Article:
13th January 2021

Ice Ice Baby

Cold water has been receiving a lot of attention of late, being touted as a treatment for depression, a way to slow down dementia and a brilliant boost for our immune systems, amongst other benefits.

Abby Richardson
Wavemaker - Media Team

Cold water has been receiving a lot of attention of late, being touted as a treatment for depression, a way to slow down dementia and a brilliant boost for our immune systems, amongst other benefits. Cold-water immersion (CWI) is a part of the blue health research field and something we have a huge interest in at The Wave. As the temperature drops, we thought we would take a look at some of the science and anecdotal evidence behind the cold water movement.

The modern CWI movement may date back to the mid 1990s, when doctors in Germany discovered that swimming in cold water reduced uric acid and enabled patients to cope better with stress. (Siems et al., 1994)

Anyone who has ever plunged into a cold pool knows how our bodies react to cold water in the short term, and certainly there are some cosmetic benefits. Cold water makes your skin’s pores tighter and your hair follicles flatter and therefore shinier. Cooler water also boosts lymphatic drainage and blood circulation, and it can stimulate brown fat, leading to reductions in weight; scientists have suggested that taking a daily cold shower could lose you 4kg a year!

There are deeper health benefits too. Repeated cold water immersion can reduce the body’s propensity to become inflamed and people with low inflammation have been shown to be more likely to live up to 100 years or longer. Low inflammation has also been associated with lower rates of depression. Although the effect seems to reduce as the body becomes used to regular cold-water dips, researchers have found that colder water appears to trigger the release of the chemicals dopamine and serotonin and beta- endorphins, which are linked to improved mood and reduced feelings of depression. A group of sea swimmers from Croyde in Devon are currently taking part in research into the benefits of a dip in the ocean on their mental health. Doctors and psychiatrists will be analysing the responses of swimmers and the results are expected in the next six months and researchers say it could lead to more GPs socially prescribing cold water swimming

It is possible that CWI also boosts the immune system because when your body enters cold water, the shock triggers the release of stress hormones; some researchers argue that this short-term stress readies the immune system to deal with injury or infection.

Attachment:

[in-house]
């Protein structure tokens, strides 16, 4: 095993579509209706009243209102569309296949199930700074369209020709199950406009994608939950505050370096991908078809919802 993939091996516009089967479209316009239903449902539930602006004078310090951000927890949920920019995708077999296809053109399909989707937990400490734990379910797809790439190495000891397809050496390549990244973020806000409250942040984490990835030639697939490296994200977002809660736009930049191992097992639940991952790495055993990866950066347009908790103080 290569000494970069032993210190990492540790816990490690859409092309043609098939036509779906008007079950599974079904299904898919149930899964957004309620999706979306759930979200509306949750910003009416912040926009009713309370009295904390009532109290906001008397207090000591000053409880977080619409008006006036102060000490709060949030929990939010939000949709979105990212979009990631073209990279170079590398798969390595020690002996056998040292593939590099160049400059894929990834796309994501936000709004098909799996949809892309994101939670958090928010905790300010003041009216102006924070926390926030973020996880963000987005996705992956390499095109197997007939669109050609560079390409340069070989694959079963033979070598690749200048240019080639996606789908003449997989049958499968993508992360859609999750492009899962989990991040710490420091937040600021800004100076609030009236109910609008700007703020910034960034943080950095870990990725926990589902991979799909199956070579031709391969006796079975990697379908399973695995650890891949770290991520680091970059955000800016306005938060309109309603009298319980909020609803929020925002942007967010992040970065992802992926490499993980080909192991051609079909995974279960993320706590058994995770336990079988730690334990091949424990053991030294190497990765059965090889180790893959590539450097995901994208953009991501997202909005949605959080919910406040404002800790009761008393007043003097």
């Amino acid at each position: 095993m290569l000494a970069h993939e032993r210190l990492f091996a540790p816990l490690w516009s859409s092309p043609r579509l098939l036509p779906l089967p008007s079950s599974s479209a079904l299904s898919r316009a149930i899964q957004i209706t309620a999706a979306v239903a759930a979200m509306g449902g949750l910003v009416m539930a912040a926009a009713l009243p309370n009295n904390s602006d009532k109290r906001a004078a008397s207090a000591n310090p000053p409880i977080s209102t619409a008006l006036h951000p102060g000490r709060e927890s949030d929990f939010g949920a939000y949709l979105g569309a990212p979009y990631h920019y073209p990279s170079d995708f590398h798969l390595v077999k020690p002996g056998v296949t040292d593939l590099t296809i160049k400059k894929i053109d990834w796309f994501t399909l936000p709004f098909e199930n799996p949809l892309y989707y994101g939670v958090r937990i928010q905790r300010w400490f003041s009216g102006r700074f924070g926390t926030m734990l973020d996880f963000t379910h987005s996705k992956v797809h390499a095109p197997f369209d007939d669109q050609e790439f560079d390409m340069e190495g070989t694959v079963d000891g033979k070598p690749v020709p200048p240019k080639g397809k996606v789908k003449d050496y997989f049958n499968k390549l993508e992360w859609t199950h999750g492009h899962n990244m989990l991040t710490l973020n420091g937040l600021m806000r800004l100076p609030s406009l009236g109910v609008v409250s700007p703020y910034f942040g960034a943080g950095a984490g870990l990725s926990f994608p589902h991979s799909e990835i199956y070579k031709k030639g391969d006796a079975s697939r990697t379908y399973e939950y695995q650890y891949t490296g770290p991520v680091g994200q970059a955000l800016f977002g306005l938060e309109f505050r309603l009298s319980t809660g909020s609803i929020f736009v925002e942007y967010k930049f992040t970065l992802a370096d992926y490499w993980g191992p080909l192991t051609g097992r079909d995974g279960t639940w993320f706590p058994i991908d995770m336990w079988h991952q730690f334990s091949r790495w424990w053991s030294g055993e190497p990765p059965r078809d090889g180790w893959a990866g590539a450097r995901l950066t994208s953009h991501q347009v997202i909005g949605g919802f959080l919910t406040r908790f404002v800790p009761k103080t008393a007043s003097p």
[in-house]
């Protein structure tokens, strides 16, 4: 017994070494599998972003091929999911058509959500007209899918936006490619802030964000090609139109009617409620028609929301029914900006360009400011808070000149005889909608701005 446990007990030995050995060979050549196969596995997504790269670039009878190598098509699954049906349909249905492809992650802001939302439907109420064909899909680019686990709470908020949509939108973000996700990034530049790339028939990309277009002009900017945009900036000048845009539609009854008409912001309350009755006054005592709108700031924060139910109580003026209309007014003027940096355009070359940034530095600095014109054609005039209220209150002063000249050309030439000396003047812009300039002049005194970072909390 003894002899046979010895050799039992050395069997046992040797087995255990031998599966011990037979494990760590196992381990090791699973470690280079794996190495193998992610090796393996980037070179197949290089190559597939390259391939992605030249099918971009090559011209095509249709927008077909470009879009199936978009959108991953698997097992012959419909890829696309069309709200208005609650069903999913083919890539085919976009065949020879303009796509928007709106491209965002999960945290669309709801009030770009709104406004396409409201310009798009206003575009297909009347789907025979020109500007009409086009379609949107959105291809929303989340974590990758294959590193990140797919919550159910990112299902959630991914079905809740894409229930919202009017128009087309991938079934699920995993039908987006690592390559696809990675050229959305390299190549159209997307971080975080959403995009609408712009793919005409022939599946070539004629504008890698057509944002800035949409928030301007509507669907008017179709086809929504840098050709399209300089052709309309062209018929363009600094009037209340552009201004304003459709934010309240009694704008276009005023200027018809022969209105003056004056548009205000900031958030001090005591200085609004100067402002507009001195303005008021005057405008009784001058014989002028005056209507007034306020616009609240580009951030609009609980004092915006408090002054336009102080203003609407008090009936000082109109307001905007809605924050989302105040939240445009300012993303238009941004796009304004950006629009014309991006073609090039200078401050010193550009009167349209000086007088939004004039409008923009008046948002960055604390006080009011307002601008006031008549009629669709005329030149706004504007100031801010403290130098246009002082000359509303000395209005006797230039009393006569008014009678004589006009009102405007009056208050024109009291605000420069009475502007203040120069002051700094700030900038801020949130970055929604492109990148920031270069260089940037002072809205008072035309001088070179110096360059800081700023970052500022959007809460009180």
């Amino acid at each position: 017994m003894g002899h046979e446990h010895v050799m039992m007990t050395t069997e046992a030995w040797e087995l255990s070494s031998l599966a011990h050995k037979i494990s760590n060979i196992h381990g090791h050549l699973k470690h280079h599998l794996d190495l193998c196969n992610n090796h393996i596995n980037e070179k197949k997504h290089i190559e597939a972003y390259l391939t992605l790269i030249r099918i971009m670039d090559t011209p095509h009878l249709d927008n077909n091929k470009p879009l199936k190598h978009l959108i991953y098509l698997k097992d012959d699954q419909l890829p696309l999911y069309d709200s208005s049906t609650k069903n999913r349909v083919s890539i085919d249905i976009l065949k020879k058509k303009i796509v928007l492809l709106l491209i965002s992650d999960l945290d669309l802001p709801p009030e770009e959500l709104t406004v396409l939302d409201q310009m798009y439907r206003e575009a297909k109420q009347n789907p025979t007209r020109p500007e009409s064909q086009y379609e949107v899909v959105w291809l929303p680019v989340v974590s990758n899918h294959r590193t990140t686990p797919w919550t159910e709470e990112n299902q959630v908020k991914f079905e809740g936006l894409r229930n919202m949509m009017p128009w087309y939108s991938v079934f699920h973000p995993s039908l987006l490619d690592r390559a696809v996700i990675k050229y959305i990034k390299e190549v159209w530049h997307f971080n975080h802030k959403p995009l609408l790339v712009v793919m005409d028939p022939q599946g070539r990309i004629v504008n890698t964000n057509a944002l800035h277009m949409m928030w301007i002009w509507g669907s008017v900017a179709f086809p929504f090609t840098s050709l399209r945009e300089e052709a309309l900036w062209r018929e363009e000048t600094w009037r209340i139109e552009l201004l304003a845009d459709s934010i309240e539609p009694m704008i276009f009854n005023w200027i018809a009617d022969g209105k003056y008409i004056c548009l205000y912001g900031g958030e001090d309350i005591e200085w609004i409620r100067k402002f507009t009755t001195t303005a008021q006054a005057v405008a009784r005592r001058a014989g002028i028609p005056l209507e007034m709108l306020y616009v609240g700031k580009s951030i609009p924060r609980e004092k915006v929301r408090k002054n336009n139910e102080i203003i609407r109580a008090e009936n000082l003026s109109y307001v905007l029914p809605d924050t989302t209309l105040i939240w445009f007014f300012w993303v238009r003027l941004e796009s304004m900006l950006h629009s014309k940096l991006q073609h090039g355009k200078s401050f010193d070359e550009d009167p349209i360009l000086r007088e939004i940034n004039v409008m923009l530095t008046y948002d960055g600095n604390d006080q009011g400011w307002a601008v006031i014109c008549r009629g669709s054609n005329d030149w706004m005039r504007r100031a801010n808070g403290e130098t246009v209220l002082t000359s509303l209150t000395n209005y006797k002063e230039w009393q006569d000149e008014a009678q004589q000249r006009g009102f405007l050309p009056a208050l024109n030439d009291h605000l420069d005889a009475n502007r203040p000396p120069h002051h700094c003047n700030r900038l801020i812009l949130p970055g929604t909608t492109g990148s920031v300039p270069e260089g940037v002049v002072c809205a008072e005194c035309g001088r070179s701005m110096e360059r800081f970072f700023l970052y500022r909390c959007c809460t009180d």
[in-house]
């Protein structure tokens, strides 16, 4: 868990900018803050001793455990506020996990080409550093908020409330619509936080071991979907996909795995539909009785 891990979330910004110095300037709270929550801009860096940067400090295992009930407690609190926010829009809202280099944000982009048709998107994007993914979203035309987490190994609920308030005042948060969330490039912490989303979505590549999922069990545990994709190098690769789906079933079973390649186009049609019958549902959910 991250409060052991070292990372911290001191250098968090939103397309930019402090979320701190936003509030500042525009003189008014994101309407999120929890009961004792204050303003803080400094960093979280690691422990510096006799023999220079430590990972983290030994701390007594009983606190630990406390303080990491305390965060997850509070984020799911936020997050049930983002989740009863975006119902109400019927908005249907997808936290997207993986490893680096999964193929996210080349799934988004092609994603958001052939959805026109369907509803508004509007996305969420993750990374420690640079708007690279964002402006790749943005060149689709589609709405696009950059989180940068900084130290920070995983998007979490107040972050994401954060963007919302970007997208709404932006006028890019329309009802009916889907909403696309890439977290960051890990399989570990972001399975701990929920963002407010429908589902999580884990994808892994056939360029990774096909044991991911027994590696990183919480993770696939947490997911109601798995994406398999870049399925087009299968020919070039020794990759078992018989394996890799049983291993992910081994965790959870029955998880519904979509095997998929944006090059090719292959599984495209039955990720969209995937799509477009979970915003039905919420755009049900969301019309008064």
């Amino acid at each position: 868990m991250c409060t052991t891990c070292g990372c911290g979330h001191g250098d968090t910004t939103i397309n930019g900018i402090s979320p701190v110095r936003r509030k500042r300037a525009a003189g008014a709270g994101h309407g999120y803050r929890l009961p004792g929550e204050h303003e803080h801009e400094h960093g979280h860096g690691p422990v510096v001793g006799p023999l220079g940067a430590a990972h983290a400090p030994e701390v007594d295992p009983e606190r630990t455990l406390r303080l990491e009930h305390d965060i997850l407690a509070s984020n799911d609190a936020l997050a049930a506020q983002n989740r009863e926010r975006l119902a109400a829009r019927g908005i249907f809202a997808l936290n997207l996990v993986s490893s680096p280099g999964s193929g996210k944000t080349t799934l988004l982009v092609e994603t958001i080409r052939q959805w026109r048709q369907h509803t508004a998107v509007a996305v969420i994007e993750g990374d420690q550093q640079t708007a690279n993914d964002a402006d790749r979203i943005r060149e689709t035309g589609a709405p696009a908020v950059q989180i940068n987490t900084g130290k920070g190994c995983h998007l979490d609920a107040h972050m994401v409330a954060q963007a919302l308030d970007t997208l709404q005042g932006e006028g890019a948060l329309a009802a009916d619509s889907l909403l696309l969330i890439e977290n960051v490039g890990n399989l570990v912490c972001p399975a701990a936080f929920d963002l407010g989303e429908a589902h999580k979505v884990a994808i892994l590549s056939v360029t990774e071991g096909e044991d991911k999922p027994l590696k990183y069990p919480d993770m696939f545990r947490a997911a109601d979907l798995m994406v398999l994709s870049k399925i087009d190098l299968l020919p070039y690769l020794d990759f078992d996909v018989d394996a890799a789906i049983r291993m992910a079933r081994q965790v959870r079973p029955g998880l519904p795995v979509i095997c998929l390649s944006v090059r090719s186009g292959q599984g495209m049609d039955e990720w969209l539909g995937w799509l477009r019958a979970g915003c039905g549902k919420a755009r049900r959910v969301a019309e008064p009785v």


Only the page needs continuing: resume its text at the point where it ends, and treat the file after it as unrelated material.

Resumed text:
It is now also thought that exposure to cold water could also be a factor in preventing dementia. In October 2020 researchers from University of Cambridge, released results of a study looking at cold water swimmers at London's Parliament Hill Lido, that showed their blood contained increased levels of a "cold-shock" protein. The protein has been shown to slow the onset of dementia and even repair some of the damage it causes in mice. Prof Giovanna Mallucci, who runs the UK Dementia Research Institute's Centre at the University of Cambridge, says the discovery could point researchers towards new drug treatments which may help hold dementia at bay.

So it seems that the case for CWI is definitely gathering pace.

Cold-water surfing – surfing in colder, remote places where the water is around eight degrees or lower – has its own health and wellbeing benefits. It has something in common with other activities grouped together under the banner of CWI.

Cold-water surfers may also be driven more by the strong sense of a challenge and comradeship. Tom Kay is the founder of Cornish clothing label Finisterre, which makes apparel for cold-water surfers.

He says:

“As warm-water spots got more crowded, it pushed people to go further, discover more and travel to new places. We’re not saying that people shouldn’t go off somewhere nice and hot and surf for a fortnight. But sometimes it’s about the reward of going through the hardship, knowing the conditions, reading the charts and studying the maps to find that next secret gem. The people you have with you, the camp, the adventure, getting off-grid - the whole experience feeds off that camaraderie.”

Tom Kay Founder of Finisterre

This combination of adventure, camaraderie and cold water feels very powerful to us.

To find out more about cold water immersion (including all references) and the wider blue health benefits of water and surfing download out Into the Blue report

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